C. NON-DEAL: (Again, my definition) Seller wants to stay in the house and buy it back from you later (some investors do this but I don't want the trouble that can come with it). Property is over-financed and you're not interested in negotiating discount payoffs from current lien holders. Loan is in default and there's not enough time to find a buyer with enough cash down to cure the default prior to the foreclosure sale date (and there's not enough equity to persuade you to use your own money). House is too far away, or located in a poor area. The property is functionally obsolete (too small, too large with only 1 bath, or too funky is some way). The house has problems that demand too much money or time to fix. All in all, you simply have much better deals to buy or follow up on.

Working your ACTIVE and FOLLOW UP leads is non-negotiable. It's a key ingredient to marketing and sales success. Making A LOT of money (i.e. big bucks) as an entrepreneur comes down to getting the right MESSAGE to the right AUDIENCE at the right TIME. You can control the message. You can control who gets it. But what you can't control is the timing of when they'll be ready to do business WITH YOU. Hence the need for ANY TYPE of follow up "system."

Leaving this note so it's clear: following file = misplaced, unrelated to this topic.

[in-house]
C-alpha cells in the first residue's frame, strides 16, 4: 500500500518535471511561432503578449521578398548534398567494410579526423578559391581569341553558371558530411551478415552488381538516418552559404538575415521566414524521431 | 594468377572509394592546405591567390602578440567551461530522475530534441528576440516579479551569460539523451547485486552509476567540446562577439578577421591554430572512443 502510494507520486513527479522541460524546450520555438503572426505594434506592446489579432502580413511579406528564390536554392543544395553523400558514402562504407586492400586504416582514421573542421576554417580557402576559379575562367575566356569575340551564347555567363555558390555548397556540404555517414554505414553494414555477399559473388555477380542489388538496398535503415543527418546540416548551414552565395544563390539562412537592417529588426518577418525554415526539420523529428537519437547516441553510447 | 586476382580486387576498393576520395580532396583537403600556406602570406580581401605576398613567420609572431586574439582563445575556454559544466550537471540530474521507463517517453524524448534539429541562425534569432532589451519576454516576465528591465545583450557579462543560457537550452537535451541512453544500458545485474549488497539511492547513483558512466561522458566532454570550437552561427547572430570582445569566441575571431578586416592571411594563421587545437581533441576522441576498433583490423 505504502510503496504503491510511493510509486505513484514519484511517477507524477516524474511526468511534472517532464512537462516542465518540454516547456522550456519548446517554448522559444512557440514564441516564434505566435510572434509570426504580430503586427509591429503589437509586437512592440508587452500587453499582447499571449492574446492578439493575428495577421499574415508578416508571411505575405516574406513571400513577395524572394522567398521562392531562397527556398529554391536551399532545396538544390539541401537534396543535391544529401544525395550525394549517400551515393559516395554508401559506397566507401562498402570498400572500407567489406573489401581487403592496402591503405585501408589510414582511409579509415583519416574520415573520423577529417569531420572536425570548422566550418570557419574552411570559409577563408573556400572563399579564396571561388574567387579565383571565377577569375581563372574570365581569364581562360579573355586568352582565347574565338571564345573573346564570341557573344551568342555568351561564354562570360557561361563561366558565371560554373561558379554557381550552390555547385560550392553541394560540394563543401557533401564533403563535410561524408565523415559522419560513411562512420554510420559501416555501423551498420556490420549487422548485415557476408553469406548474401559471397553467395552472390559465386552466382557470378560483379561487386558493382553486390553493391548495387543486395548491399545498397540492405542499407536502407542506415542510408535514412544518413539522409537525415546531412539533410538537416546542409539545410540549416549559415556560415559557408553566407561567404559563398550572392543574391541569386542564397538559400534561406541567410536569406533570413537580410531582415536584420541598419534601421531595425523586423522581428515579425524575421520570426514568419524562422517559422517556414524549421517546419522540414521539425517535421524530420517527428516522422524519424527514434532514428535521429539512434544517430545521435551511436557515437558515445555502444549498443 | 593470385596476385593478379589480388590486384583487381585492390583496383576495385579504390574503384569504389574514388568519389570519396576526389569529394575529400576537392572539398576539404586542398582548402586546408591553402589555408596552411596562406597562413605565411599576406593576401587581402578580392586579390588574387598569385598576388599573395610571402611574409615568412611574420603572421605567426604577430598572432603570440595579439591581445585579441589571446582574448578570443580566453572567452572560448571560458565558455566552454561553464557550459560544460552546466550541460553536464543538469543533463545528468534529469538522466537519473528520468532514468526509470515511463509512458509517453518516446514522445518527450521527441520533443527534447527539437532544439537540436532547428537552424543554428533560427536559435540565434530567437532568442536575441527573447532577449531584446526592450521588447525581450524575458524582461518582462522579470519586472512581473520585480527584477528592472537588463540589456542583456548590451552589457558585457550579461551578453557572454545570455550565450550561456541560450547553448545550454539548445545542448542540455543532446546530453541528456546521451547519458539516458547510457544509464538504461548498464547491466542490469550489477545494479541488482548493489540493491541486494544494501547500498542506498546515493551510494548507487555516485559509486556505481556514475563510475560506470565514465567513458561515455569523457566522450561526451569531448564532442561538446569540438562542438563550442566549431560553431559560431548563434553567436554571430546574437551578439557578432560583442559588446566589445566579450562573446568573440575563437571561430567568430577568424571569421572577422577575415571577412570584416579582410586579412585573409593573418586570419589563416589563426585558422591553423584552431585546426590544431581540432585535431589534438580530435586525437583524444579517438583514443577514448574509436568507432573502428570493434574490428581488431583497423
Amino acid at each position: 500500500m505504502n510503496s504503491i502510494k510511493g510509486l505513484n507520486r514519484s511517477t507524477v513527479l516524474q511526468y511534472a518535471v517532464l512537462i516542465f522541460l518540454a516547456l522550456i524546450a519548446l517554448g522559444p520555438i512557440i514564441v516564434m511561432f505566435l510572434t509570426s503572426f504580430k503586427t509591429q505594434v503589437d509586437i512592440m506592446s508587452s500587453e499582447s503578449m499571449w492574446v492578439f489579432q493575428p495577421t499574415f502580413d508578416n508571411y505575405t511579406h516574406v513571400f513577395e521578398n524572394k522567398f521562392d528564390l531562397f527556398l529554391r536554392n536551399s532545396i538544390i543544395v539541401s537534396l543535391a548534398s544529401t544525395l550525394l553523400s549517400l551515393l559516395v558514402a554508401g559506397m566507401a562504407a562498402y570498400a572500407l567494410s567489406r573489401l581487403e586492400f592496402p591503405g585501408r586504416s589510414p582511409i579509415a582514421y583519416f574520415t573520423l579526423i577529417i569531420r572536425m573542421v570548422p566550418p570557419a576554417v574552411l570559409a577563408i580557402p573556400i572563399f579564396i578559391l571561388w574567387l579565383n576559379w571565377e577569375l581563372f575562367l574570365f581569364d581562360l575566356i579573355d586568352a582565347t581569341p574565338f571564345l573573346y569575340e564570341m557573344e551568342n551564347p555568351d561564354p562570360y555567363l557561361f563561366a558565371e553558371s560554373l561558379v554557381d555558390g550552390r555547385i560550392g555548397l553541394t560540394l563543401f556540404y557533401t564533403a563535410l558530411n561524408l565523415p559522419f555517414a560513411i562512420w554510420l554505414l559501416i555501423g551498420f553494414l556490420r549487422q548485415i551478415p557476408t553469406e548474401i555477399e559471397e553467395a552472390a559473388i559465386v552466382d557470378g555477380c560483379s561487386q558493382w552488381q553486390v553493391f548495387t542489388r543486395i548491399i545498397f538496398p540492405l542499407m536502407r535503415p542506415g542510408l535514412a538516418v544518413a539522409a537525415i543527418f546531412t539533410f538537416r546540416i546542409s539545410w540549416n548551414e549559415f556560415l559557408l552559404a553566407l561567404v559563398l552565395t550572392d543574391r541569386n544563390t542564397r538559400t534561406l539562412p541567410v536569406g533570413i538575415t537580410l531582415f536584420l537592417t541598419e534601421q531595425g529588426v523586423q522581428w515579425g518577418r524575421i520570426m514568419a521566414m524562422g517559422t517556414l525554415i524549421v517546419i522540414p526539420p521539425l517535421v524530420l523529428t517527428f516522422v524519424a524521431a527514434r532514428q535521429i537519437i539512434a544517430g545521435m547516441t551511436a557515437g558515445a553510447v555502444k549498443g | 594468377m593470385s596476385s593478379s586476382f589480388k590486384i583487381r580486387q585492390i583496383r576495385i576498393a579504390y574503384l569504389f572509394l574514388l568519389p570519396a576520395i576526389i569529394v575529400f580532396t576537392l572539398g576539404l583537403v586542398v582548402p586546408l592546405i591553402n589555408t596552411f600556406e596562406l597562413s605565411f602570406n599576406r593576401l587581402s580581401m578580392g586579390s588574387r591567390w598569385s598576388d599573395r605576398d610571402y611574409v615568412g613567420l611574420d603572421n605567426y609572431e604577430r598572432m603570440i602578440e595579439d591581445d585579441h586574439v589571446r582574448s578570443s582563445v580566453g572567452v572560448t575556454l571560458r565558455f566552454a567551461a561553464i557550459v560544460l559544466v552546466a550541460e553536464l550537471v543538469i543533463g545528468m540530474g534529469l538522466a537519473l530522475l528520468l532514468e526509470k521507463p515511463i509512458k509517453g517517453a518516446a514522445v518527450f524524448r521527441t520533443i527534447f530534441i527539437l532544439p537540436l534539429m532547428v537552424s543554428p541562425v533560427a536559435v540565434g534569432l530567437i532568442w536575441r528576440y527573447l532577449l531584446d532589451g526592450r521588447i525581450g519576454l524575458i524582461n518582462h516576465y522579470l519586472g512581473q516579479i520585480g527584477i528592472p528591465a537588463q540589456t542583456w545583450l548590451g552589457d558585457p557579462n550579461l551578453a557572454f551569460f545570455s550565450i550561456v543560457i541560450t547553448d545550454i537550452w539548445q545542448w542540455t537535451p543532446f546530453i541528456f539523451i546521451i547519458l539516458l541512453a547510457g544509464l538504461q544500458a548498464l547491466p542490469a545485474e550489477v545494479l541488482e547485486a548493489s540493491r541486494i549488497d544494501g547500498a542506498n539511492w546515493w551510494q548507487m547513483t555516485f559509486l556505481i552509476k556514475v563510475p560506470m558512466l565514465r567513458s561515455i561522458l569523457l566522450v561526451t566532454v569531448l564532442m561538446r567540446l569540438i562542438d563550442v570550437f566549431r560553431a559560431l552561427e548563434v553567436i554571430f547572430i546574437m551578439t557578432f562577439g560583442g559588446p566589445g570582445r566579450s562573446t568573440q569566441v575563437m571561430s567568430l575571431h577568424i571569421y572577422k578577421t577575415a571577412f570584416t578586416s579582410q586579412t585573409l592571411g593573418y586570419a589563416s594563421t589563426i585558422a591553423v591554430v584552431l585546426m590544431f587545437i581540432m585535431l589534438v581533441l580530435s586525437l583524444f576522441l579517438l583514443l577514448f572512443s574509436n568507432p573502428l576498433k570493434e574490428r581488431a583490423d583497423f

Above is a systematic approach for sorting leads. I recommend you develop a "system" for following up automatically with letters, post cards and phone calls.maybe even a monthly newsletter. NON-DEALS can go into the trash.immediately. I know, I know. You may want to keep your options open. In that case, carefully stack these files in a box labeled "Non-Deals," hold for several months, and then toss!

Determining if a lead is a deal or not may take a lot of your time. And you value our time, don't you? Time IS more precious than gold. You can always get more ""gold but you can't buy more time. Let's create a simple tool, or a quick formula, so you can sort out non-deals even faster. Apply these steps

1. Use the W.O.W. formula.


a. What the seller thinks their house is WORTH,
b. What they OWE on the mortgage or liens,